Sarah Helm is a British author who wrote a book on Vera Atkins (who worked for Britain’s secret service in and after World War II), and in the process stumbled across references to a Nazi concentration camp for women, called Ravensbruck. She writes incredibly detailed, well-researched non-fiction which includes a plethora of historical sources and interviews with survivors. Her subject matter certainly isn’t light and fluffy, but it’s definitely fascinating.
If This is a Woman: Inside Ravensbruck, Hitler’s Concentration Camp for Women is a comprehensive (823 pages) look at how the story of this camp and its inhabitants unfolded over the course of World War II. Ravensbruck’s function shifted over time, as did the composition of the women imprisoned there, which at various times included criminals, lesbians, communists, Jews, gypsies, Jehovah’s Witnesses, and others. At times these women were political prisoners (the Jehovah’s Witnesses, in particular, were very much conscientious objectors to the war, who actually could have secured their own release by agreeing with the Nazis), victims of unethical medical experimentation, and slave labour for manufacturers. The prisoners were watched over by female guards, who operated at all times under the supervision of male SS officers.
This is a hard book to summarise, because it covers an extraordinary amount of territory, ranging from the broader political climate to letters written by individual women. There were times while reading it that I got a little lost in the details – and times when I needed to set it aside for a time while I reminded myself that humanity as a whole is not a terrible as it might seem when reading about a concentration camp – but overall If This is a Woman is both powerful and moving.
Why I Love It
In many ways, ‘love’ seems the complete wrong verb to use when describing this book. It’s not something I read because I enjoyed it, or because it was light and fun; it’s not a book I pulled off the shelf because I was looking for a happy ending. Nevertheless, this is a book that I wanted for my keeper shelf so badly that I bought a copy online before I had even finished reading my library copy.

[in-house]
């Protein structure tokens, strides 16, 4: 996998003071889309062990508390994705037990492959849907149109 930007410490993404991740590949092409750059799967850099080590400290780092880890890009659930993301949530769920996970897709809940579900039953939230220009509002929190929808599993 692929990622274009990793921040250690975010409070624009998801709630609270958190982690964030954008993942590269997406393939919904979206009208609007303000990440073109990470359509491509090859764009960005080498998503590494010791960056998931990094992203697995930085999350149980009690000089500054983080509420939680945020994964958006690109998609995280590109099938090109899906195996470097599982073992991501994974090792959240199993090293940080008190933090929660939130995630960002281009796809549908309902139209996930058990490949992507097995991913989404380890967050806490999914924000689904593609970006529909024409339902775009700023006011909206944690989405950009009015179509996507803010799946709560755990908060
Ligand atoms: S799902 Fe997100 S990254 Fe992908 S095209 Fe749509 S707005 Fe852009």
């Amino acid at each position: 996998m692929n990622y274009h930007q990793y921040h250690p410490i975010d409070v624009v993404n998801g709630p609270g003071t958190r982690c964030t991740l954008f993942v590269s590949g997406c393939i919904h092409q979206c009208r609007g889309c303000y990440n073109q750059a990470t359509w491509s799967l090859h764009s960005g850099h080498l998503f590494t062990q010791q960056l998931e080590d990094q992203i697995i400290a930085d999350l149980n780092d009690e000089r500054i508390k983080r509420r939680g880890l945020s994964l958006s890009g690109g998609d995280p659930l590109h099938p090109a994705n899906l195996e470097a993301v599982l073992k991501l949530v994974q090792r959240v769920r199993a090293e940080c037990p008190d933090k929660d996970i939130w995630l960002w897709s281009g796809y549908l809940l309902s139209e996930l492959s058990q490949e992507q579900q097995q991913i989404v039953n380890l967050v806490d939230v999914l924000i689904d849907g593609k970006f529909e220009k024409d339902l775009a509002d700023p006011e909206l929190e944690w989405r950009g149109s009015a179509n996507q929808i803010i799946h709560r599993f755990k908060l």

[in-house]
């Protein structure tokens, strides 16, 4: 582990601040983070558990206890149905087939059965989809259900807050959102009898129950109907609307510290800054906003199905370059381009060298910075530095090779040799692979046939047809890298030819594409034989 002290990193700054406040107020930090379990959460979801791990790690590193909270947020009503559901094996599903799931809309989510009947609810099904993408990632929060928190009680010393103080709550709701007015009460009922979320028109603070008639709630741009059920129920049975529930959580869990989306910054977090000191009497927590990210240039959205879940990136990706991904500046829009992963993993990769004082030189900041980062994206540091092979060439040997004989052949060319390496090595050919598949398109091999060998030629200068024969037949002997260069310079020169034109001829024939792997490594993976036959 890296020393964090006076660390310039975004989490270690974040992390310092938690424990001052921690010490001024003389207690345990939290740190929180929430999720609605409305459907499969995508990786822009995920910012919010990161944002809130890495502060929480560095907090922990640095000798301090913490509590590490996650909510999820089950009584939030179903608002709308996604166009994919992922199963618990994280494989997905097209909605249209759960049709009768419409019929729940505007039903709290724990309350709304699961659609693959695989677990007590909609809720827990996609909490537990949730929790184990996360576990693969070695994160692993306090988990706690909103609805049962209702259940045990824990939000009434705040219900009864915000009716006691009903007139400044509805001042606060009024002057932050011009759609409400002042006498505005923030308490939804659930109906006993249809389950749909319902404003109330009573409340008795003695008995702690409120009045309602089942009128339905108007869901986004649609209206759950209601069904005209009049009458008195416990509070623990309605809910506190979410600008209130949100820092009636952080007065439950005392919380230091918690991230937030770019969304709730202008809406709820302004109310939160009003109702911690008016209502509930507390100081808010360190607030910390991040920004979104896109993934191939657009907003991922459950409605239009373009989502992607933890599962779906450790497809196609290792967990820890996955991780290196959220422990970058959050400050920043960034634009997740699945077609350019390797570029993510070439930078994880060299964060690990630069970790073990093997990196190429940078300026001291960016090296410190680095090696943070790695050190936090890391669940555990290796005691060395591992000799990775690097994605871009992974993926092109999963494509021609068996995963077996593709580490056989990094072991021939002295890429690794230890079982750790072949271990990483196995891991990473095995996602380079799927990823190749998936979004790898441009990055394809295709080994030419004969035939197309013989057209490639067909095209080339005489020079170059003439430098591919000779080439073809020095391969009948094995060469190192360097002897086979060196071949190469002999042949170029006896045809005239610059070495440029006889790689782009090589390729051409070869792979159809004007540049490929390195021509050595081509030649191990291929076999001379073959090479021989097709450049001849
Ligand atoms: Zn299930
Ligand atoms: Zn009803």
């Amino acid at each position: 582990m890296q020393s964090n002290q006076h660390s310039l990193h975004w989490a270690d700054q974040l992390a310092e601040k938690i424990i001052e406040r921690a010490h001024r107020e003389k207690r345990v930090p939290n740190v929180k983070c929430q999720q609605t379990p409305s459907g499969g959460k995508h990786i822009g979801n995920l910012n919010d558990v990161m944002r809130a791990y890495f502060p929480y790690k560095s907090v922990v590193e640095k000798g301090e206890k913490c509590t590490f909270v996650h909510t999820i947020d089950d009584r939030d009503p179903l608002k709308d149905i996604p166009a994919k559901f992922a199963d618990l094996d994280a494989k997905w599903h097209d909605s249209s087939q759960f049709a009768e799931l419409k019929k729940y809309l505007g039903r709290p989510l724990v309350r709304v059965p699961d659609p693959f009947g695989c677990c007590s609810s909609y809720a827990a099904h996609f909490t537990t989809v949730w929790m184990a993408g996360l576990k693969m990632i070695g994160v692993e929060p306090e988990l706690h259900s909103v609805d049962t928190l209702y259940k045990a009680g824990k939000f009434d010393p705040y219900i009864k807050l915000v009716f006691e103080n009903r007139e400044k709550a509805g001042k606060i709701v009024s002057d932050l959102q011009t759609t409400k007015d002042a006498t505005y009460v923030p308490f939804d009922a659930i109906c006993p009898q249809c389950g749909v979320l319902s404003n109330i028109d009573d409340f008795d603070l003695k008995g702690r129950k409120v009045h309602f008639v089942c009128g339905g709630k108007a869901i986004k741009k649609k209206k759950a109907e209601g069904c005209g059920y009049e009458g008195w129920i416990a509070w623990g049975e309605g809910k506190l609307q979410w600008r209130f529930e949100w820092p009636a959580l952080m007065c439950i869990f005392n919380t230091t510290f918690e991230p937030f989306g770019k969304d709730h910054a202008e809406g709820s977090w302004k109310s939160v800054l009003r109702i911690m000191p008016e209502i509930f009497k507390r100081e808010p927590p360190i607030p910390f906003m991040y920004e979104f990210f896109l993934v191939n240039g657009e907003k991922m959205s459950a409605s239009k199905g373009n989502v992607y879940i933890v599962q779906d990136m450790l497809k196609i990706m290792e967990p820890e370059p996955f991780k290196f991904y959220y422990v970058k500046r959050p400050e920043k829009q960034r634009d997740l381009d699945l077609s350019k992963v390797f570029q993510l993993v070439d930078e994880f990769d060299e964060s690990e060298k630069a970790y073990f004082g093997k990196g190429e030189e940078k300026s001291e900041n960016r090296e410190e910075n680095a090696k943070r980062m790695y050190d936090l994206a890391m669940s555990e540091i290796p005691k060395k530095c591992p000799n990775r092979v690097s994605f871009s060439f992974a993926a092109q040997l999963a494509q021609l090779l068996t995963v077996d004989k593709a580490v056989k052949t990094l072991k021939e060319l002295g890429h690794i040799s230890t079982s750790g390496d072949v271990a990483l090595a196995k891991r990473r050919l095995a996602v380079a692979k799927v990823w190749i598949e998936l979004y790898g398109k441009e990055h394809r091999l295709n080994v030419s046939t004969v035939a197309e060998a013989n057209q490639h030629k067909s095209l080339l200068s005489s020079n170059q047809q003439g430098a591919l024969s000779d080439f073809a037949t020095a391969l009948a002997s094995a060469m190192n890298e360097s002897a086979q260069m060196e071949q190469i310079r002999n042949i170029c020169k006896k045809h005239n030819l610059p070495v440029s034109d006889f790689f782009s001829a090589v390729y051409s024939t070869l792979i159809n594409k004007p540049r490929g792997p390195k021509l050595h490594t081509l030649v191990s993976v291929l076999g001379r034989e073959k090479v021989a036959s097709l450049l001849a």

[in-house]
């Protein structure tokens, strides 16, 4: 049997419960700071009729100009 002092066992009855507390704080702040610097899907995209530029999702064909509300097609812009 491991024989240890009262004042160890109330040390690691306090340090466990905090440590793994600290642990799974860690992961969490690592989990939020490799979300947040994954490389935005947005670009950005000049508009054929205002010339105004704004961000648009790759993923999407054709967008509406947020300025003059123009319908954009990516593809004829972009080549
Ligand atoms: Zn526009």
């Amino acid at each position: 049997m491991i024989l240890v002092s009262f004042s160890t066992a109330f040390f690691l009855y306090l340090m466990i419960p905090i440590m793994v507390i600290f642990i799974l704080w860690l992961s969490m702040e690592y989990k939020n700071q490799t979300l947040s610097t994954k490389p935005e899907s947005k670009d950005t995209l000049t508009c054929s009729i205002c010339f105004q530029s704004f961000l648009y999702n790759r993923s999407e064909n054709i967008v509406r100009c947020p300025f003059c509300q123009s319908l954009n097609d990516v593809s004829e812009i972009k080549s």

Because it tells the story of people whose voices are often lost in the World War II narrative.
Because it reminds me that seemingly normal people can do terrible things.
Because there are times when I look at the world around me in 2018 and wonder whether there are things I’m as blind to as many people were blind to concentration camps in 1940.
Before reading this book, I had no idea that there was a concentration camp specifically for women, or that Jehovah’s Witnesses were imprisoned as conscientious objectors to the war. I had done some reading about the Holocaust previously, triggered by a visit to Auschwitz-Birkenau a few years ago when I happened to be in Poland, but Helm’s work put a lot of what I already knew into context, and fleshed it out.
I think one of the most memorable parts of this book for me is in the photograph section, where there are a series of pictures of the female guards of Ravensbruck. These are black and white photographs of smiling young women, looking like they might be my grandmother and her friends – rowing a boat, posing in a field, standing with dogs, clustered in a congenial group. Their faces don’t look brutal or vicious or cruel, which makes it particularly jarring to look at them while you’re in the process of reading about the camp they worked at. These women were employees; they were free Germans being paid to do a job. They could presumably have walked away…but they didn’t. Trying to reconcile the happy faces with the harsh reality of what the guards were involved with gave me as a reader a lot to think about.
I don’t always want to read books which make me think as much as If This is a Woman did, but there are times when it’s good to get outside your comfort zone. For me, this was one of them.
Where To Get It
If This is a Woman was available from my local library, but – as I said earlier – I actually chose to purchase this version from Book Depository before I had even finished reading it.